Promotion of rational drug use will also include control of advertising of pharmaceutical products whether aimed at the medical community, pharmacists or the general public. Such advertising will have to comply with existing legal regulations, the ethical guidelines issued by the National Health Council and internationally accepted ethical drug promotion standards.
Putting policy into practice
A number of steps have already been taken to implement the National Drug Policy. For instance, 300 pharmacy professors have attended information workshops on the policy. The National Essential Drugs List has been reviewed and published, and a group established to regularly review and update it. A national formulary has been drafted and is now being field-tested. Staff from the WHO/PAHO-Brazil Essential Drugs Programme have been closely involved in drawing up the Essential Drugs List and the formulary. They have also offered technical support in preparation of the necessary legislation. For example, the Generic Drug Bill has been approved and promulgated. This makes use of the generic name of drugs mandatory on all drug packages, labels and advertisements. The Bill also mandates the use of a generic name in all public sector biddings, purchase contracts, and similar documentation. Most importantly, the health authorities are required to issue regulations governing the criteria for licensing, bioavailability and therapeutic equivalence of generic drugs.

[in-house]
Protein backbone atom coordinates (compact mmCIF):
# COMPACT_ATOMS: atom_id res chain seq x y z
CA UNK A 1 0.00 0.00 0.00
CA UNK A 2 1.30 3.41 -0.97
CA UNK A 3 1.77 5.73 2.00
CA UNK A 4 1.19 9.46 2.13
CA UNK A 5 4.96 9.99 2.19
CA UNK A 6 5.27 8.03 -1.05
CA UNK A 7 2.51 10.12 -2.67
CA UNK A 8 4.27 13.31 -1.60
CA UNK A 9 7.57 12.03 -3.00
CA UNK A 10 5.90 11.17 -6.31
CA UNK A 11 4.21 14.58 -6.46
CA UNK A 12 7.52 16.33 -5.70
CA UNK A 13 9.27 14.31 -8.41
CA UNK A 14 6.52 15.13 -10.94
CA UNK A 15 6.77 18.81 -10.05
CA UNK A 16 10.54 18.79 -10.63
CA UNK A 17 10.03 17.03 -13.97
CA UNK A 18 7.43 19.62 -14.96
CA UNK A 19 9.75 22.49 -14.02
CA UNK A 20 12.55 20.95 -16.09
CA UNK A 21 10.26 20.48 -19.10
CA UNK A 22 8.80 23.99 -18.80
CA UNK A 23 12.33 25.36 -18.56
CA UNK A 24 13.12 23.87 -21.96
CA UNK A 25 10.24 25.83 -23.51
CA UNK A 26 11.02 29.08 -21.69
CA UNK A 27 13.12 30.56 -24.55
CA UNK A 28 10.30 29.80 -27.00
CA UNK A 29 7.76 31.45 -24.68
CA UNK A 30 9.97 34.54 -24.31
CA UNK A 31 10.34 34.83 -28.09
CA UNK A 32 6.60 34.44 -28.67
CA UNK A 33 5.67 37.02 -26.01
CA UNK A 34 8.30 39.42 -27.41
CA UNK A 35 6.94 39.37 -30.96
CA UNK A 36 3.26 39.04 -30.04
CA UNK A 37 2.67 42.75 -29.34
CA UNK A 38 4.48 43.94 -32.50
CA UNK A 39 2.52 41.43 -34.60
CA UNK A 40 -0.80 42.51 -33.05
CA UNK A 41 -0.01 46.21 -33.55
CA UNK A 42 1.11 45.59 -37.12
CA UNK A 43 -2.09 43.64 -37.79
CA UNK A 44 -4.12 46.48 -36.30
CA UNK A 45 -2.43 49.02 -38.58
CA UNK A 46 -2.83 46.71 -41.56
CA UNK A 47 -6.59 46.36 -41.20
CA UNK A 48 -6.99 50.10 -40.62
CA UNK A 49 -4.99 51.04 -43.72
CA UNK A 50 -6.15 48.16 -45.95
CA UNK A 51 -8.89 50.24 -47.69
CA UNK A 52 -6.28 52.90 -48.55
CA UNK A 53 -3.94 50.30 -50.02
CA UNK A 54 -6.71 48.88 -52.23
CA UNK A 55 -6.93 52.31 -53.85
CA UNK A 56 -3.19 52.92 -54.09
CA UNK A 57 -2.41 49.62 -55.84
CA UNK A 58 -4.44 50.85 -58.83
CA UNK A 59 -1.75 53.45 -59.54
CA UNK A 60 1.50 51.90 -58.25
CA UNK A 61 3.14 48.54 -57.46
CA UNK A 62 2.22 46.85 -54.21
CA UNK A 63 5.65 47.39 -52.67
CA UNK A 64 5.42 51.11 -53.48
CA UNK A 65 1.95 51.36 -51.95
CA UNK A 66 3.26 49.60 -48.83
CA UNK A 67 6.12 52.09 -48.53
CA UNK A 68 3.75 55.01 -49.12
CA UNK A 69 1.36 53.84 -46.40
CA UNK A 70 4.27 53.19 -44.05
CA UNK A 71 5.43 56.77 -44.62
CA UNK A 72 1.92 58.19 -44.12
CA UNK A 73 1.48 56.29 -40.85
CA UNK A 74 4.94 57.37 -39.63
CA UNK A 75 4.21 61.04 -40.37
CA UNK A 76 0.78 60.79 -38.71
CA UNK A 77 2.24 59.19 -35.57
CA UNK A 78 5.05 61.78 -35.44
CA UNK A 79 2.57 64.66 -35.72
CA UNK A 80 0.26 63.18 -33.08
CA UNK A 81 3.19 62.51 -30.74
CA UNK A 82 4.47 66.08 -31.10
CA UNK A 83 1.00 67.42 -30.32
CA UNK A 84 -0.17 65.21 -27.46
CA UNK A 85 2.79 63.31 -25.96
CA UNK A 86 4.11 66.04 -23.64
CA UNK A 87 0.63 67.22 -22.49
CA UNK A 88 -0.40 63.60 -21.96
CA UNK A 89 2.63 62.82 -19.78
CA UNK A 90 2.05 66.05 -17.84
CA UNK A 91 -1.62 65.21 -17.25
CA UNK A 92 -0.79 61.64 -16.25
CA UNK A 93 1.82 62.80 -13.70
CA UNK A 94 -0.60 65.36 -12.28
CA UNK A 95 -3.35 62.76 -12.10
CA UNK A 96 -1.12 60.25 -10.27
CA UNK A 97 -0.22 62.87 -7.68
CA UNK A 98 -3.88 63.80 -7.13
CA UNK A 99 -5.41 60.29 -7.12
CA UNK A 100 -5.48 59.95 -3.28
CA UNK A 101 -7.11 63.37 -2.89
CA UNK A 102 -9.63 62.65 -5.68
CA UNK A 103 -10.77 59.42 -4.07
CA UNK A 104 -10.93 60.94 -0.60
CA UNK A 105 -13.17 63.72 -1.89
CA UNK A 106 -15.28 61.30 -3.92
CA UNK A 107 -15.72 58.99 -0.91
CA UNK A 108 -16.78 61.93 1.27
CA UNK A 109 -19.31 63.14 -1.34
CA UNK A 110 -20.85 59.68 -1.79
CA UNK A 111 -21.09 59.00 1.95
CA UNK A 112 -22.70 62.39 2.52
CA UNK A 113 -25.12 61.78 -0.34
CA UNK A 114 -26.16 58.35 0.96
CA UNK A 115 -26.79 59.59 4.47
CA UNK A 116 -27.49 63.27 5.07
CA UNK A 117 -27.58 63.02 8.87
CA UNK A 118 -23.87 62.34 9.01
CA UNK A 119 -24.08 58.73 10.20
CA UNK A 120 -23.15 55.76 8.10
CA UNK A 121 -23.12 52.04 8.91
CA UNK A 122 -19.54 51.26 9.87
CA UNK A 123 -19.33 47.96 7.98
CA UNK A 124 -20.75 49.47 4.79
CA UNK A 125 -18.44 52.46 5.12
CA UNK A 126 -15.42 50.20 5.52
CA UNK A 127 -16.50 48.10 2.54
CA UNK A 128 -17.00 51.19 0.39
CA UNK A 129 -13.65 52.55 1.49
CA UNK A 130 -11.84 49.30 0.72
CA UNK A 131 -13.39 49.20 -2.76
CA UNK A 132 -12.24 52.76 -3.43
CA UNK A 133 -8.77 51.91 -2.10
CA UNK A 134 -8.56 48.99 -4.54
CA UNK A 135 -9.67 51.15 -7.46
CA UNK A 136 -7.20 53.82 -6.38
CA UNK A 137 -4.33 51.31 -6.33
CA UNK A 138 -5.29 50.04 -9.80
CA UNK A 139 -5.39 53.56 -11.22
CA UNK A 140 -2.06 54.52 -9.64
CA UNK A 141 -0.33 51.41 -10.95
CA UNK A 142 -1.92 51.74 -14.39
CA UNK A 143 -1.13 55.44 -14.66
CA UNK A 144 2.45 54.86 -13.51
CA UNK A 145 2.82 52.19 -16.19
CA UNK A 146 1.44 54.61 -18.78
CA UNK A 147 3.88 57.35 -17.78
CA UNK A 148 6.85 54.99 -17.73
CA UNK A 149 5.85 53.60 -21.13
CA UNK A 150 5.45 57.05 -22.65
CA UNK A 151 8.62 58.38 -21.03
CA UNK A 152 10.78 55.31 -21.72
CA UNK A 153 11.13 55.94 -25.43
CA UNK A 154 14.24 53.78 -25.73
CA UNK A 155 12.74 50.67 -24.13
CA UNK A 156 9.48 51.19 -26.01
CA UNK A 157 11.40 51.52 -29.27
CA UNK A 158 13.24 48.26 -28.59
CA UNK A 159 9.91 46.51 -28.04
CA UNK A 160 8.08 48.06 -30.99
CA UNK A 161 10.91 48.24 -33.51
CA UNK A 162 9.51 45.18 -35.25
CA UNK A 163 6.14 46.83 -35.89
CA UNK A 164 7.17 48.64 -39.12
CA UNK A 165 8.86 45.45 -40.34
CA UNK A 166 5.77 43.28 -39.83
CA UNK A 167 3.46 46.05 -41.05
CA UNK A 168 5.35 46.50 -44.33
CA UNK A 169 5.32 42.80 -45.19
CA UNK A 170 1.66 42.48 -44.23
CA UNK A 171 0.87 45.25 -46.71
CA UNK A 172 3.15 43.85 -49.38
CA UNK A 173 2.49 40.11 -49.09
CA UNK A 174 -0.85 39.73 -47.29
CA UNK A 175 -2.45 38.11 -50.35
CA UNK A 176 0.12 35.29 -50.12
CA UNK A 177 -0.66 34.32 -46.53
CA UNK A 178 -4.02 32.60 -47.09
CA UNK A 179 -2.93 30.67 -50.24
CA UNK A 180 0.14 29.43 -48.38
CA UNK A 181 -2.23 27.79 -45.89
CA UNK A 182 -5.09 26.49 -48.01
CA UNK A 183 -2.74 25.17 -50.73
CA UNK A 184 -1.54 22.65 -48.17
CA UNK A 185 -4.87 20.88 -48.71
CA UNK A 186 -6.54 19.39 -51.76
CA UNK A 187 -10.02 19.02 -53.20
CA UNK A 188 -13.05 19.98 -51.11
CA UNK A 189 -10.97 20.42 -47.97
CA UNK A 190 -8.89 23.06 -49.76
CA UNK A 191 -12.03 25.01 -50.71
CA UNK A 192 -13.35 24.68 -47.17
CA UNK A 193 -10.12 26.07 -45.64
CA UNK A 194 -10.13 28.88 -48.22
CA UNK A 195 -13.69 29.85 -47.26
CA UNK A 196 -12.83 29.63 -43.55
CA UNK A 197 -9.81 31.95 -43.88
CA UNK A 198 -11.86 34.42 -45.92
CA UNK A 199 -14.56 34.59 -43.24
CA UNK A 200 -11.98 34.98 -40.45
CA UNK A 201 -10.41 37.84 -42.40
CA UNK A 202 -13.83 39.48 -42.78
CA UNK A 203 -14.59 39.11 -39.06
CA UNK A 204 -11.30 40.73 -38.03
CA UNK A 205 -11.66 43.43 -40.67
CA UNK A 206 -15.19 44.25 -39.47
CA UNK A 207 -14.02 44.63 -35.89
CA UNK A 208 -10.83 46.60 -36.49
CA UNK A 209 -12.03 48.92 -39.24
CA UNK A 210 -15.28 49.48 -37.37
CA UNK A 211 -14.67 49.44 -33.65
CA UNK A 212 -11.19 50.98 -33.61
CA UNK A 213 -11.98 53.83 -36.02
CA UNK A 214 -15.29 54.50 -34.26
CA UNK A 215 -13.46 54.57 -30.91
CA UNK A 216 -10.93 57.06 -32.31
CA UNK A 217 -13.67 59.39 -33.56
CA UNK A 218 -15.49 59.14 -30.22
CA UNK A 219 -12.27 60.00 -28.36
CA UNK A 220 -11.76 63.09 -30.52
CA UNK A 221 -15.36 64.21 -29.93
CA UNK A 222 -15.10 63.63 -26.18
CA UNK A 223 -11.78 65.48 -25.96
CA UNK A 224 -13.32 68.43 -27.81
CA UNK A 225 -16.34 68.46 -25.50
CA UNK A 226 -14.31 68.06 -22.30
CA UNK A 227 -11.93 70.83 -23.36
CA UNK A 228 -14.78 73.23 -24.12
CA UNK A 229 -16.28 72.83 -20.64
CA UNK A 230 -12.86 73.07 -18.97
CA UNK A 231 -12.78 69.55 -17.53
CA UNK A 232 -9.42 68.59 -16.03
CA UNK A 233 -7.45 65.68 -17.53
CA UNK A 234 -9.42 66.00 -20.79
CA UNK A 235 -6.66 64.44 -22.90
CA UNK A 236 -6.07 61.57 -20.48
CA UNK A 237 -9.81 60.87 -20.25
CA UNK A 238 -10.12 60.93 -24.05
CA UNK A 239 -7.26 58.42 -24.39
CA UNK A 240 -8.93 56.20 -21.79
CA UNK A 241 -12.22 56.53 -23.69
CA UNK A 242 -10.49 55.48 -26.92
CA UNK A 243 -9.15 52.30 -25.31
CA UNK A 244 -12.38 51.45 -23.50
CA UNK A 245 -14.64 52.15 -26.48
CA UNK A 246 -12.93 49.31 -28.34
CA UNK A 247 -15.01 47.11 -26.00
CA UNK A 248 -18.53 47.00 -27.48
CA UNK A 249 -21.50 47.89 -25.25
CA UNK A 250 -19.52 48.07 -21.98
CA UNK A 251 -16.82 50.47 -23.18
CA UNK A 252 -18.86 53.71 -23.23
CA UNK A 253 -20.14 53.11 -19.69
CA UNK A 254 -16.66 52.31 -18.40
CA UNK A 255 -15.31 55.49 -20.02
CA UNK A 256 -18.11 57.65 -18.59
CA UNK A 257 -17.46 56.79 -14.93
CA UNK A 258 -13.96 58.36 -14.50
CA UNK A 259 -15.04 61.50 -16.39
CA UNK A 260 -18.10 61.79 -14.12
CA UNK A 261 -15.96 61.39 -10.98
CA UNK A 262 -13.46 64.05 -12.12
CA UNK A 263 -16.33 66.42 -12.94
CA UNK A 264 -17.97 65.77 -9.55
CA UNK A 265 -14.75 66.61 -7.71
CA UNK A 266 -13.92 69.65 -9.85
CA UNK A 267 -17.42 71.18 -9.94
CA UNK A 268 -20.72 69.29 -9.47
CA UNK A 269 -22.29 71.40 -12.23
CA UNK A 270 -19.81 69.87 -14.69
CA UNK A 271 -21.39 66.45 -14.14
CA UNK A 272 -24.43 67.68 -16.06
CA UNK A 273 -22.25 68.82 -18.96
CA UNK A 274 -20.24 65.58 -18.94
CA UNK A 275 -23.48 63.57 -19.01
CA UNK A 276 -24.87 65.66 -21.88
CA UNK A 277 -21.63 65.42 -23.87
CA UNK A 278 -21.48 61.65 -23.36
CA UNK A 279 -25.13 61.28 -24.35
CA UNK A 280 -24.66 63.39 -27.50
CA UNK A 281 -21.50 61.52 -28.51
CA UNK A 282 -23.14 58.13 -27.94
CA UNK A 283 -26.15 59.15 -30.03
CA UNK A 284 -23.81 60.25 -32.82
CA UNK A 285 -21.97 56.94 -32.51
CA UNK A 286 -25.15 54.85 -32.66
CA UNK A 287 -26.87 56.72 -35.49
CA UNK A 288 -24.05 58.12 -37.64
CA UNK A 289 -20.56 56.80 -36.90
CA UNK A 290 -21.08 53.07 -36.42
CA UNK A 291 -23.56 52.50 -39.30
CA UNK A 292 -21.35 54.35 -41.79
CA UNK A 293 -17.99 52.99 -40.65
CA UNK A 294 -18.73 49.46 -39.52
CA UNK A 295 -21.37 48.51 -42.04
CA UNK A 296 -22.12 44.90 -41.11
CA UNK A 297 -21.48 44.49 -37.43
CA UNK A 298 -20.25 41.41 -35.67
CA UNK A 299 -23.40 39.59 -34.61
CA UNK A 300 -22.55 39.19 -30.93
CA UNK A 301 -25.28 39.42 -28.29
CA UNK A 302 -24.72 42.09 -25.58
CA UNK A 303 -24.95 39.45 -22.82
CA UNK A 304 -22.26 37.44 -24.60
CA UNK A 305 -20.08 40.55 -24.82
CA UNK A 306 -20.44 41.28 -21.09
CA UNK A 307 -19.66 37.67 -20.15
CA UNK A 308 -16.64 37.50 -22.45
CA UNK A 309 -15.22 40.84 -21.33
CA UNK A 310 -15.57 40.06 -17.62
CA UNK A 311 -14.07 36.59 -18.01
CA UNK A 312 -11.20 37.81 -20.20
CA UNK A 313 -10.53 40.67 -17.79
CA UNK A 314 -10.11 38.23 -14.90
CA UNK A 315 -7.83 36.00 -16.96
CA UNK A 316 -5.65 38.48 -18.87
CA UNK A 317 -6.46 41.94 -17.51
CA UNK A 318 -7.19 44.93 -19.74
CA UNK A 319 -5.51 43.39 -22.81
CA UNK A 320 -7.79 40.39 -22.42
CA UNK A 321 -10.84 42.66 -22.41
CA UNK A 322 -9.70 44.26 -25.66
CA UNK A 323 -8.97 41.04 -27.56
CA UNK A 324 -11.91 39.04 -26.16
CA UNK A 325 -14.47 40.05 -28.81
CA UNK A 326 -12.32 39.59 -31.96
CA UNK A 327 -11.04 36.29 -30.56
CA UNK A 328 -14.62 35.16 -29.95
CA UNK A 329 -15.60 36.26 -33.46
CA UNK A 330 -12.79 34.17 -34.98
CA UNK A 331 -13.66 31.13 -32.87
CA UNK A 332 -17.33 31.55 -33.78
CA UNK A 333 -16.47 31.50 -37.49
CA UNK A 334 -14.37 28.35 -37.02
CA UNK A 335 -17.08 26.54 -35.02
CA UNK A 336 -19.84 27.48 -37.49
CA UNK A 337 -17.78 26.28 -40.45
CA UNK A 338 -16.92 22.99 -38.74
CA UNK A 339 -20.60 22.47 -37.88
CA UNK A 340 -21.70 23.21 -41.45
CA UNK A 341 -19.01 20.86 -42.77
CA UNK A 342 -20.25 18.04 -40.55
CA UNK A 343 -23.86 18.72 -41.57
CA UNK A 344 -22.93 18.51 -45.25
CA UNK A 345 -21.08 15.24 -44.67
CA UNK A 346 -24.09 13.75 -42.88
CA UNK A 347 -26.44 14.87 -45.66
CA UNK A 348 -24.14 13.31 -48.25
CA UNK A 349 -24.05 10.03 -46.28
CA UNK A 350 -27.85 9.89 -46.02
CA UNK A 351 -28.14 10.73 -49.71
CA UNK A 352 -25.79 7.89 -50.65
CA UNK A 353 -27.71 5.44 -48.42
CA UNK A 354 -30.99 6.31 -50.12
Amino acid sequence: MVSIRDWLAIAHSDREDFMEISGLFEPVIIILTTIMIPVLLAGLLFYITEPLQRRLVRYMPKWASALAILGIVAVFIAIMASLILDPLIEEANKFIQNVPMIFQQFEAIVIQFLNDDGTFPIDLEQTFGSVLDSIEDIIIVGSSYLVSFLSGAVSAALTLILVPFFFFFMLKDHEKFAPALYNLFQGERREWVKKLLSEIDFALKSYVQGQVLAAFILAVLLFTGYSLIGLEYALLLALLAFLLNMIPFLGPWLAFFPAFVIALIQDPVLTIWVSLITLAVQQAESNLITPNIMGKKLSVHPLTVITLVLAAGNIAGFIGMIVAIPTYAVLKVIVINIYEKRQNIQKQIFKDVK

In terms of drug procurement and distribution, each of Brazil’s 27 states has prepared annual plans for procuring and distributing drugs. These plans cover around 5,500 municipalities and are a major element in the decentralisation of pharmaceutical assistance. The plans have already been approved by the Ministry of Health and their implementation is under way.
Recognising that successful policy implementation will also require careful planning the Ministry of Health has created an advisory group on pharmaceutical assistance to the Secretariat of Health Policies and a National Agency of Health Surveillance. And the Ministry of Health is making plans to collaborate with other ministries and agencies outside the health sector (see Box 2).
Cooperating beyond the health sector
Ministry of Health partners in National Drug Policy implementation will be:
• Ministry of Justice to develop antitrust legislation, free competition and protection of consumer rights;
• Ministry of Education and Sports to modify the curricula of health professionals, and to undertake activities aimed at educating students, parents and teachers on the topic of rational drug use;
• Economy and Planning Ministries to monitor variations in the cost indexes of essential drugs;
• Ministry of Foreign Affairs, Science and Technology, as well as international agencies, to establish mechanisms for fostering technical, scientific and technological cooperation on drug issues.